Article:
Not sure about CFLs? Get the right light for your business
They're the poster child of energy-efficient lighting – the curly bulb that was, for most of us, our first departure from the old Edison incandescent bulb.
Trouble is, your first experience with compact fluorescent lamps (CFLs) may not have been all sweetness and... er... light.
"Absolutely, the technology is not a stable thing," says Nikolay Smirnov, a senior engineer with BC Hydro, commenting on the quality of early CFLs. "CFLs are constantly improving; they're already better than they were even a year ago."
Which means if you didn't like the way CFLs looked a few years ago, it's time to try again. CFLs are still the most cost-effective option for traditional screw-in fixtures. And since B.C. government regulations now prohibit the sale of 75W to 100W incandescent lamps, it's time to get more savvy about making CFLs work for your business – whether it's an office, restaurant, or retail space.
Get to know about colour temperature
The first thing to know is that CFLs offer more choice, in terms of the appearance of light they produce, than incandescents.
You may have noticed that lamps (bulbs) may be labeled "cool," "warm," or "natural" – attempts to describe the light they give. Less confusing, especially if you purchase from a lighting wholesaler, is to cut to the science underneath the marketing terms.
Colour temperature is a characteristic of light measured in degrees Kelvin. The incandescent lamps we grew up with provided light with a colour temperature of about 2,700 K – considered the "warm" end of the scale. A candle flame is about 1850 K, while vertical sunlight is up around 6,000 K. We perceive the warmer light as more yellow, and the cooler (higher temperature) light as more blue.
Another measure of the quality of light cast by a lamp is its CRI, or colour rendering index, expressed on a 1-100 scale. Simply put, the higher the number, the more faithfully the light source will reproduce colours as compared to natural light (sunlight).
"Early CFLs had a CRI of about 60%," says Smirnov. "By comparison, modern lamps (even the cheapest ones) have a CRI of over 80%, which is acceptable for the majority of lighting applications."
Choose the right temperature for your setting
Our bodies are wired to react to different light in different ways. This is where experimenting with different CFLs for your setting can make all the difference.
"Bluer light [higher colour temperature] increases alertness," says Smirnov. "It's human nature to feel more alert with light in the higher, bluer range, while warmer light, which can make you feel more sleepy, is not a good choice for an office."
However, a warmer colour temperature may be more appropriate for a lobby or a setting where you want people to relax. We also have cultural reactions to light. In hot countries, bluer light – perceived as cooler – is preferred. In countries with cold climates, we gravitate to the cozy end of the spectrum we associate with warmth (think firelight).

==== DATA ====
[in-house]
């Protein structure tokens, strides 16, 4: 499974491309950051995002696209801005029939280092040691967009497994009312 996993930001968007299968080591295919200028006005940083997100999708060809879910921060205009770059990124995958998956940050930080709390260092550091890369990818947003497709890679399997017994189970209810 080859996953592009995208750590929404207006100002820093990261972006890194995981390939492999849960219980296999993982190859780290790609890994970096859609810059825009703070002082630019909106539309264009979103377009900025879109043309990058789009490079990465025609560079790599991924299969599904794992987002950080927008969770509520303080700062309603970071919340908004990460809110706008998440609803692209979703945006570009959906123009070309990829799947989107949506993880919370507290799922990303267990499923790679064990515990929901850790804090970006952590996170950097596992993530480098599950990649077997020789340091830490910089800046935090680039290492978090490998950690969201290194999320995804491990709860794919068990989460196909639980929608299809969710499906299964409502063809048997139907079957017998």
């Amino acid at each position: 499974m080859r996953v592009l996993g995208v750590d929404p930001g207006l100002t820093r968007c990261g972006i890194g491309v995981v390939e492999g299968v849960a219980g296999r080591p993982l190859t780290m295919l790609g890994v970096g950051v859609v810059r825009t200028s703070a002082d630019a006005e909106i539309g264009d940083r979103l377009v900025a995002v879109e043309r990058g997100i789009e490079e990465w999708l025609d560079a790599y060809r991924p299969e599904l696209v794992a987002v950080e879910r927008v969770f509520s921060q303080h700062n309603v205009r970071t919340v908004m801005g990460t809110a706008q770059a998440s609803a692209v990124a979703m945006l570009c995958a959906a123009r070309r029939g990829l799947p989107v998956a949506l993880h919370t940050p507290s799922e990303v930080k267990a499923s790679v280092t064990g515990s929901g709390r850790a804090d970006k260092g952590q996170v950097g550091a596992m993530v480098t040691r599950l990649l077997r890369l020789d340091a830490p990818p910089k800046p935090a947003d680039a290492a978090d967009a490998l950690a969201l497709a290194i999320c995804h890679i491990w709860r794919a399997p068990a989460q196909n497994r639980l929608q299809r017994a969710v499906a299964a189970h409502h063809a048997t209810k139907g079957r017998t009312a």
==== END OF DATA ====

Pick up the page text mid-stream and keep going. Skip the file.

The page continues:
Smirnov recommends CFLs with a colour temperature of 3,500 – 4,100 K for an office environment. (You can get lamps with higher temperatures, but they can seem too intense in some settings.)
You may also notice that some colour temperatures work better with your displays or decor – it's worth trying a few different options. Home builders have found, for example, that a display suite doesn't show as smartly if the colour temperature of the lamps is too "yellow" – a colour temperature of 3,000 – 3,500 K is needed to make the suites look "crisp."
Note that your choice of colour temperature may change depending on the application. "Green vegetables look better under cooler [higher temperature] lights," says Smirnov. "But red meat will appear spoiled, and red tomatoes will not be appealing, under a cool temperature light."
Other considerations: size, shape, dimmability
CFLs now come in a wide variety of sizes and shapes [PDF, 522 Kb], and are able to fit in most traditional screw-in fixtures. There are dimmable and tri-light lamps, though these tend to cost more.
Because they are so efficient (using approximately 75% less energy than a standard incandescent lamp to produce the same amount of light) they waste less energy putting out unwanted heat. If your space uses air conditioning to cool occupants, CFLs save money twice. They also cause less damage to merchandise, since they produce little heat and little of the ultraviolet (UV) light that can cause items to fade over time.
However, CFLs don't sparkle. "Incandescents have a sparkle about them," says Smirnov. "CFLs, with their phosphor coating, don't provide that element of sparkle."
For this reason, in specific display settings such as retail, halogens or LEDs may be preferred. For general lighting, however, fluorescent light sources are the most cost-effective option.
Finding the right CFL for the various spaces in your business may take some trial and error – a lighting contractor knowledgeable about efficient options may be able to help. But the payoff in saved energy is worth it. And given that they last up to 10 times as long as incandescents, once you find the shape and colour temperature you like, you likely won't have to replace them for a few years.